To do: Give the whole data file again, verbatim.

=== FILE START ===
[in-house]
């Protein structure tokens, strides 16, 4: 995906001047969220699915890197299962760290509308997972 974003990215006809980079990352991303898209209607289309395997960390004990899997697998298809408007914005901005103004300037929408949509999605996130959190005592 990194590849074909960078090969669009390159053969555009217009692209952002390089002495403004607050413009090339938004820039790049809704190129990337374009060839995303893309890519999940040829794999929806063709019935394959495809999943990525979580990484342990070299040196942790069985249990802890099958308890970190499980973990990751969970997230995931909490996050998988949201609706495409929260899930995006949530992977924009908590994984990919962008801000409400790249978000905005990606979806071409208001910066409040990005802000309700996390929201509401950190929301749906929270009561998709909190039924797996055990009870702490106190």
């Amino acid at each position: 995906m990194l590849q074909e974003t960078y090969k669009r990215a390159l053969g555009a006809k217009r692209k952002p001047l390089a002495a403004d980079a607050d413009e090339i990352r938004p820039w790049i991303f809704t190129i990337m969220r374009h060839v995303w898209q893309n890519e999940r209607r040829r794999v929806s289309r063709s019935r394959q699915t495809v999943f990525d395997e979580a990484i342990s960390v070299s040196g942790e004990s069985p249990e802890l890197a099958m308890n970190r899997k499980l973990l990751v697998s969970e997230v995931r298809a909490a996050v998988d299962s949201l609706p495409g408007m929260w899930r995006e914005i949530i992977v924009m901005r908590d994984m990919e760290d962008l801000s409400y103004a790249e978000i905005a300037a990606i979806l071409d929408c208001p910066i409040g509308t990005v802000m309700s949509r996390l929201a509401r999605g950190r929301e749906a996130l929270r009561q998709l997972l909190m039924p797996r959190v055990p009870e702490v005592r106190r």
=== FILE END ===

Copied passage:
[in-house]
């Protein structure tokens, strides 16, 4: 995906001047969220699915890197299962760290509308997972 974003990215006809980079990352991303898209209607289309395997960390004990899997697998298809408007914005901005103004300037929408949509999605996130959190005592 990194590849074909960078090969669009390159053969555009217009692209952002390089002495403004607050413009090339938004820039790049809704190129990337374009060839995303893309890519999940040829794999929806063709019935394959495809999943990525979580990484342990070299040196942790069985249990802890099958308890970190499980973990990751969970997230995931909490996050998988949201609706495409929260899930995006949530992977924009908590994984990919962008801000409400790249978000905005990606979806071409208001910066409040990005802000309700996390929201509401950190929301749906929270009561998709909190039924797996055990009870702490106190």
């Amino acid at each position: 995906m990194l590849q074909e974003t960078y090969k669009r990215a390159l053969g555009a006809k217009r692209k952002p001047l390089a002495a403004d980079a607050d413009e090339i990352r938004p820039w790049i991303f809704t190129i990337m969220r374009h060839v995303w898209q893309n890519e999940r209607r040829r794999v929806s289309r063709s019935r394959q699915t495809v999943f990525d395997e979580a990484i342990s960390v070299s040196g942790e004990s069985p249990e802890l890197a099958m308890n970190r899997k499980l973990l990751v697998s969970e997230v995931r298809a909490a996050v998988d299962s949201l609706p495409g408007m929260w899930r995006e914005i949530i992977v924009m901005r908590d994984m990919e760290d962008l801000s409400y103004a790249e978000i905005a300037a990606i979806l071409d929408c208001p910066i409040g509308t990005v802000m309700s949509r996390l929201a509401r999605g950190r929301e749906a996130l929270r009561q998709l997972l909190m039924p797996r959190v055990p009870e702490v005592r106190r």